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quote:
Originally posted by fugu13:
China has not, in its history, been known for letting "cultures and dialects/languages thrive". I would say it is not known for that now, though it is certainly better than even a few decades ago.

Could you elucidate why you believe that is the case?

Also I said cultures in TODAY's context, not historically speaking. It certainly is not close to being as allowing as say the US but its trends indicate a move towards tolerance rather then supression.

How do you think historically speaking, China has surpressed the formation of dialects/languages?

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Icarus
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quote:
Originally posted by MrSquicky:
That's totally what I meant. I just don't see how that's not about their behavior.

*confused*

Are you seeing all immigrants, or all immigrants of a particular group, as one entity? It sounds like you're saying that if I'm illegal and I get this conditional amnesty, and then fifty million other people cross the border, I lose this conditional amnesty. But I have no control over the actions of those fifty million other people.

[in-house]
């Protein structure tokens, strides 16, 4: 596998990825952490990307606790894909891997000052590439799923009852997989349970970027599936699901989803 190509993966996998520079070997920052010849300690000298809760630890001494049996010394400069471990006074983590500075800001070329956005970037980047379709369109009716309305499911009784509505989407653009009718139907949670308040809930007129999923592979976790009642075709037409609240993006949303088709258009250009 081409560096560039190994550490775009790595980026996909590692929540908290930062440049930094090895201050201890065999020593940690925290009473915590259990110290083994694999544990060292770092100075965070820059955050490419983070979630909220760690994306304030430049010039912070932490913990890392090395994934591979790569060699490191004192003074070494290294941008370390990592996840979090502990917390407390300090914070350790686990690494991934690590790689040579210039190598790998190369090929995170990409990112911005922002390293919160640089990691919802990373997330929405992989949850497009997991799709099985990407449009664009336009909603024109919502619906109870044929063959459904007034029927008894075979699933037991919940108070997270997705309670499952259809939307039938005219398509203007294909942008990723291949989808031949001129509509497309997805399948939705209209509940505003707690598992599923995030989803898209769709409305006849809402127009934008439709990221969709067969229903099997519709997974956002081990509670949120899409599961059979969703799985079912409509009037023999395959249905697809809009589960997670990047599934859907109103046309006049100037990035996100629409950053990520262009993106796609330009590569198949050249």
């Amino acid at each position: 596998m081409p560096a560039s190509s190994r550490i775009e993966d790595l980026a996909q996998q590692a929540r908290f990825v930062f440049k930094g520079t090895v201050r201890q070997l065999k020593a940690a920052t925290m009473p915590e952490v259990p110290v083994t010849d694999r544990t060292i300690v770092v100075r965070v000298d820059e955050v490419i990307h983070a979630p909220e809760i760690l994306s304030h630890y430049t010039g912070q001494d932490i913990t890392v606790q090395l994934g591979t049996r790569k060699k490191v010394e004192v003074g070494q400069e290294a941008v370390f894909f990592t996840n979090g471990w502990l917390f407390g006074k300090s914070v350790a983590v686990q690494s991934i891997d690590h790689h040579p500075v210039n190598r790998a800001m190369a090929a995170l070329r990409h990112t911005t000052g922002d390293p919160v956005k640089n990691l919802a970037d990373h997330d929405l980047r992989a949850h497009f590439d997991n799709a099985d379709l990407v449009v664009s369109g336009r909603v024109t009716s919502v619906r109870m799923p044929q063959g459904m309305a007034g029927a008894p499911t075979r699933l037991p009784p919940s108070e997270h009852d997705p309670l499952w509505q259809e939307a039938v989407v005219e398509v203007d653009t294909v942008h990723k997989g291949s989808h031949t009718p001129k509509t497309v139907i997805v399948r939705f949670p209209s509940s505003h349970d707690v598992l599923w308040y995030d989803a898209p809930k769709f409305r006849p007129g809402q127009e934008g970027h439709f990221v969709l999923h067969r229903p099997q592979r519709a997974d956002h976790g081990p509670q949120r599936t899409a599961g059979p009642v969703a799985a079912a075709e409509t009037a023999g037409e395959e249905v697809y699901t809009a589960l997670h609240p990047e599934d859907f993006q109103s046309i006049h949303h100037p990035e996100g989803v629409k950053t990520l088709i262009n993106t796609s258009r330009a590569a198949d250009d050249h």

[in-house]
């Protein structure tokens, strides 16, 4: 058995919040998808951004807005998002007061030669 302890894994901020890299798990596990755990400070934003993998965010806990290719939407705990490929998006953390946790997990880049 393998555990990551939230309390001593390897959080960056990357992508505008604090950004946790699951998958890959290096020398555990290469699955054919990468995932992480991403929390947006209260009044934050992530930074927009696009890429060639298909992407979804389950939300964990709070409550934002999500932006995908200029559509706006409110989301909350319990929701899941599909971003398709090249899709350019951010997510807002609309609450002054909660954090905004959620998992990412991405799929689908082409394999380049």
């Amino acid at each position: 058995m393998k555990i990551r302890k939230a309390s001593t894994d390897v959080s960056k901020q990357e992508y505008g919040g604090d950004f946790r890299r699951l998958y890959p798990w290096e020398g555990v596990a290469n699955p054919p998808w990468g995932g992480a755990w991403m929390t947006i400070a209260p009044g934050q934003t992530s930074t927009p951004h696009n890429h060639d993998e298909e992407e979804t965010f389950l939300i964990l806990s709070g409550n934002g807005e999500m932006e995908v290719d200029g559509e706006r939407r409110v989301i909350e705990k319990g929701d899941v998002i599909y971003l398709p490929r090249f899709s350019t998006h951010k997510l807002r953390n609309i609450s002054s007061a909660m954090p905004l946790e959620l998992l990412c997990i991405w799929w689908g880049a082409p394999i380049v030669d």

-o-

quote:
Originally posted by Omega M.:
Okay, but surely when the number of languages spoken in country reaches a certain number it becomes impractical for the country's government to provide for all of those languages?

I guess it wouldn't be too hard to have Spanish signs etc. in heavily Spanish areas, Chinese signs in heavily Chinese ones, etc. (since presumably people in those areas could help translate the signs); but I don't know how many languages we can mandate that everything be written in everywhere in the country.